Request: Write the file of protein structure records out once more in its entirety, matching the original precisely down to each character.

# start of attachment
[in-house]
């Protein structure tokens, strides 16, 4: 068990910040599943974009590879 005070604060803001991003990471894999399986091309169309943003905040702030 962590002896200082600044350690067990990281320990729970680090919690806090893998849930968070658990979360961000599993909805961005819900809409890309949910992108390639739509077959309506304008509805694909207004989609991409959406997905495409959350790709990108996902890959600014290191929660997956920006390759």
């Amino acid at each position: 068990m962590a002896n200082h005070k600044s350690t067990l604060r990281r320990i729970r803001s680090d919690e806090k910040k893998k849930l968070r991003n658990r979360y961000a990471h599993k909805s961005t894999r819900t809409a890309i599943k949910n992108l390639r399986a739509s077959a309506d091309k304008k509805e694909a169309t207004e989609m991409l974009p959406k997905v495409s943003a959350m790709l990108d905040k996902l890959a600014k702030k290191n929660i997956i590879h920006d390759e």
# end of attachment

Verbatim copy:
[in-house]
């Protein structure tokens, strides 16, 4: 068990910040599943974009590879 005070604060803001991003990471894999399986091309169309943003905040702030 962590002896200082600044350690067990990281320990729970680090919690806090893998849930968070658990979360961000599993909805961005819900809409890309949910992108390639739509077959309506304008509805694909207004989609991409959406997905495409959350790709990108996902890959600014290191929660997956920006390759």
């Amino acid at each position: 068990m962590a002896n200082h005070k600044s350690t067990l604060r990281r320990i729970r803001s680090d919690e806090k910040k893998k849930l968070r991003n658990r979360y961000a990471h599993k909805s961005t894999r819900t809409a890309i599943k949910n992108l390639r399986a739509s077959a309506d091309k304008k509805e694909a169309t207004e989609m991409l974009p959406k997905v495409s943003a959350m790709l990108d905040k996902l890959a600014k702030k290191n929660i997956i590879h920006d390759e």